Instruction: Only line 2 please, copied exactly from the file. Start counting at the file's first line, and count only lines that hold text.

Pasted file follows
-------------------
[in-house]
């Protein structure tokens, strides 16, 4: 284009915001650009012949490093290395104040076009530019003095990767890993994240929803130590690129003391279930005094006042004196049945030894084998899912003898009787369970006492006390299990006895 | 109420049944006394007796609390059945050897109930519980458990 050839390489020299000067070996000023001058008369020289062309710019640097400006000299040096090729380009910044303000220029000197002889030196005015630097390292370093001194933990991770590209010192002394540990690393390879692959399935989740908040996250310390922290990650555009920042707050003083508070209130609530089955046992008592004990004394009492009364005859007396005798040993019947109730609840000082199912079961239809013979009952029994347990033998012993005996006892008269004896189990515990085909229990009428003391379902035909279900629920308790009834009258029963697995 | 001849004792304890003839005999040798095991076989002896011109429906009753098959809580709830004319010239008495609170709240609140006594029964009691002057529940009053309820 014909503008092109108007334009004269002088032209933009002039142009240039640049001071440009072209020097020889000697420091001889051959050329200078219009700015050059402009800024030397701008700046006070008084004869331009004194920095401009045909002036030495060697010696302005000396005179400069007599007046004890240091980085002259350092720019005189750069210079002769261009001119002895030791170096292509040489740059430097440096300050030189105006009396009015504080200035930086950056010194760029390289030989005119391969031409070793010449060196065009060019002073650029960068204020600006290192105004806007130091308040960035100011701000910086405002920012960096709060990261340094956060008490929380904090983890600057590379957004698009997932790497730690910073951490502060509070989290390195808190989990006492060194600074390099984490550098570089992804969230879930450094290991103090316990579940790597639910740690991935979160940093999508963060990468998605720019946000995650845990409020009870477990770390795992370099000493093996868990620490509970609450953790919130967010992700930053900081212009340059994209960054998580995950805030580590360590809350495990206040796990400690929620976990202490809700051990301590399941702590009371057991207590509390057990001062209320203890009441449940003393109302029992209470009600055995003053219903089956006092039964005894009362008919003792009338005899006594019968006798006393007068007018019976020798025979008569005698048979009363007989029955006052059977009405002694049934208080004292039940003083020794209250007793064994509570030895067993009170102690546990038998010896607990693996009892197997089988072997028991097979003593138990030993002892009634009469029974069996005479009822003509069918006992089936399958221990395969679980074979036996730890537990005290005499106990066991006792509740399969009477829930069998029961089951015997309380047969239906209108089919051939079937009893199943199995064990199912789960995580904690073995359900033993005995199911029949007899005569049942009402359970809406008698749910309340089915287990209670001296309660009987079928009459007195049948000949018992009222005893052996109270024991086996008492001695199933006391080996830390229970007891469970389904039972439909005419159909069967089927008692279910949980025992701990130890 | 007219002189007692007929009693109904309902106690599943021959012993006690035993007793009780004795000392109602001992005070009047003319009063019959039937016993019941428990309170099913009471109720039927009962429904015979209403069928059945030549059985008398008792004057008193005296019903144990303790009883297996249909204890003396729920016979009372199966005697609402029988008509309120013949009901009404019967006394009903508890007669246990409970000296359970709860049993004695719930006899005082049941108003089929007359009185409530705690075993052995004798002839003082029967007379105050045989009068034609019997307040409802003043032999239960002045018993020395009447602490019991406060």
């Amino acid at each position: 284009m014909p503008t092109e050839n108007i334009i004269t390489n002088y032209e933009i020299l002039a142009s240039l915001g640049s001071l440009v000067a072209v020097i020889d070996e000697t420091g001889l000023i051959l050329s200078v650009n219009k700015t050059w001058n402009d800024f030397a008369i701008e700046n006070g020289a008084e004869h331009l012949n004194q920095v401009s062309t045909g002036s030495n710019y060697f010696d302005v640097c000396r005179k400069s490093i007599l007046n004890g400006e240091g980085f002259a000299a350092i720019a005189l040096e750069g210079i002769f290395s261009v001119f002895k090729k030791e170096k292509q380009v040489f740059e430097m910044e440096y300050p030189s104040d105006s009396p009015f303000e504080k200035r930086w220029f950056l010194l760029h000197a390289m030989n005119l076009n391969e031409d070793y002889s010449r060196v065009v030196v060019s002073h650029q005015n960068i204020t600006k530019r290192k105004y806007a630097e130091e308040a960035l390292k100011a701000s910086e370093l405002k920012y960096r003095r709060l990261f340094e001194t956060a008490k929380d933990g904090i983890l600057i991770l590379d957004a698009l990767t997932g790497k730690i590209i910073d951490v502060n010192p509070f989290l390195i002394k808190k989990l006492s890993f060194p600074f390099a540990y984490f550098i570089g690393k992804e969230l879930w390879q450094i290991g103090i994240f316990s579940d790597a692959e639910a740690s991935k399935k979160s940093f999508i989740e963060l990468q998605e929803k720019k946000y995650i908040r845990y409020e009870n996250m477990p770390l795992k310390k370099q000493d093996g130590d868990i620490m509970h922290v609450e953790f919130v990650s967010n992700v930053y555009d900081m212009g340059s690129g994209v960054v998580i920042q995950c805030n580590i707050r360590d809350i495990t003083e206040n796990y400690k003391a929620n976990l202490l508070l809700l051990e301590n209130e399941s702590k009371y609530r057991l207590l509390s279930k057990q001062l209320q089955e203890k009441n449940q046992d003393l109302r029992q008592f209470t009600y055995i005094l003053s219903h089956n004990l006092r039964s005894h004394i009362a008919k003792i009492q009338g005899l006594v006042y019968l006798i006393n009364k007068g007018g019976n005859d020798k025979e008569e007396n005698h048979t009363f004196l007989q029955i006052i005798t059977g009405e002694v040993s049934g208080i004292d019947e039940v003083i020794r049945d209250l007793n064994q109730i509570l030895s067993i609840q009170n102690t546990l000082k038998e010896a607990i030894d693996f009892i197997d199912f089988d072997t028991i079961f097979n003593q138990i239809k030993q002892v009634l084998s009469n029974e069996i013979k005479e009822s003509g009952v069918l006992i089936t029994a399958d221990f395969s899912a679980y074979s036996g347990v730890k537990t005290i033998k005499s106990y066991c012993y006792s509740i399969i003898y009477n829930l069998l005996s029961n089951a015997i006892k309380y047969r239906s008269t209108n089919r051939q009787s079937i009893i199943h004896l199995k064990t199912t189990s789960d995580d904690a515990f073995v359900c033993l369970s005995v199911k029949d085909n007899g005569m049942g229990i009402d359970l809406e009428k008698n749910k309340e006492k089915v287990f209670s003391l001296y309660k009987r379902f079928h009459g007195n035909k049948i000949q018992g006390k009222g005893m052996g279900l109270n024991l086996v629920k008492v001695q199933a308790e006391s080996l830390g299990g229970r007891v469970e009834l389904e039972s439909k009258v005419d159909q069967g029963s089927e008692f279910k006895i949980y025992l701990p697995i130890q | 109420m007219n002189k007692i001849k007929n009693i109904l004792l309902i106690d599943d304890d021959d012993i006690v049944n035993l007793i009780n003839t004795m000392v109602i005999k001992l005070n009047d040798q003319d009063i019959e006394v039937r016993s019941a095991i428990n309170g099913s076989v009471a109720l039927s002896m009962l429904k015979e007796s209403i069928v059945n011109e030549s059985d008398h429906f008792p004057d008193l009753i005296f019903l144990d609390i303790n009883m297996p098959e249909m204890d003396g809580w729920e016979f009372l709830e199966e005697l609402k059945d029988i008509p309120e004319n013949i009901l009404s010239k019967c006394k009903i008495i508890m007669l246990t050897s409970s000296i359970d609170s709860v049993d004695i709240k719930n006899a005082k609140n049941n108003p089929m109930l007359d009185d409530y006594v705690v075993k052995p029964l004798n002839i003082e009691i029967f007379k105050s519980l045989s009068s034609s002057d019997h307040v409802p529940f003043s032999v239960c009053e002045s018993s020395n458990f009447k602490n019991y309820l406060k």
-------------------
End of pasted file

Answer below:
């Protein structure tokens, strides 16, 4: 284009915001650009012949490093290395104040076009530019003095990767890993994240929803130590690129003391279930005094006042004196049945030894084998899912003898009787369970006492006390299990006895 | 109420049944006394007796609390059945050897109930519980458990 050839390489020299000067070996000023001058008369020289062309710019640097400006000299040096090729380009910044303000220029000197002889030196005015630097390292370093001194933990991770590209010192002394540990690393390879692959399935989740908040996250310390922290990650555009920042707050003083508070209130609530089955046992008592004990004394009492009364005859007396005798040993019947109730609840000082199912079961239809013979009952029994347990033998012993005996006892008269004896189990515990085909229990009428003391379902035909279900629920308790009834009258029963697995 | 001849004792304890003839005999040798095991076989002896011109429906009753098959809580709830004319010239008495609170709240609140006594029964009691002057529940009053309820 014909503008092109108007334009004269002088032209933009002039142009240039640049001071440009072209020097020889000697420091001889051959050329200078219009700015050059402009800024030397701008700046006070008084004869331009004194920095401009045909002036030495060697010696302005000396005179400069007599007046004890240091980085002259350092720019005189750069210079002769261009001119002895030791170096292509040489740059430097440096300050030189105006009396009015504080200035930086950056010194760029390289030989005119391969031409070793010449060196065009060019002073650029960068204020600006290192105004806007130091308040960035100011701000910086405002920012960096709060990261340094956060008490929380904090983890600057590379957004698009997932790497730690910073951490502060509070989290390195808190989990006492060194600074390099984490550098570089992804969230879930450094290991103090316990579940790597639910740690991935979160940093999508963060990468998605720019946000995650845990409020009870477990770390795992370099000493093996868990620490509970609450953790919130967010992700930053900081212009340059994209960054998580995950805030580590360590809350495990206040796990400690929620976990202490809700051990301590399941702590009371057991207590509390057990001062209320203890009441449940003393109302029992209470009600055995003053219903089956006092039964005894009362008919003792009338005899006594019968006798006393007068007018019976020798025979008569005698048979009363007989029955006052059977009405002694049934208080004292039940003083020794209250007793064994509570030895067993009170102690546990038998010896607990693996009892197997089988072997028991097979003593138990030993002892009634009469029974069996005479009822003509069918006992089936399958221990395969679980074979036996730890537990005290005499106990066991006792509740399969009477829930069998029961089951015997309380047969239906209108089919051939079937009893199943199995064990199912789960995580904690073995359900033993005995199911029949007899005569049942009402359970809406008698749910309340089915287990209670001296309660009987079928009459007195049948000949018992009222005893052996109270024991086996008492001695199933006391080996830390229970007891469970389904039972439909005419159909069967089927008692279910949980025992701990130890 | 007219002189007692007929009693109904309902106690599943021959012993006690035993007793009780004795000392109602001992005070009047003319009063019959039937016993019941428990309170099913009471109720039927009962429904015979209403069928059945030549059985008398008792004057008193005296019903144990303790009883297996249909204890003396729920016979009372199966005697609402029988008509309120013949009901009404019967006394009903508890007669246990409970000296359970709860049993004695719930006899005082049941108003089929007359009185409530705690075993052995004798002839003082029967007379105050045989009068034609019997307040409802003043032999239960002045018993020395009447602490019991406060």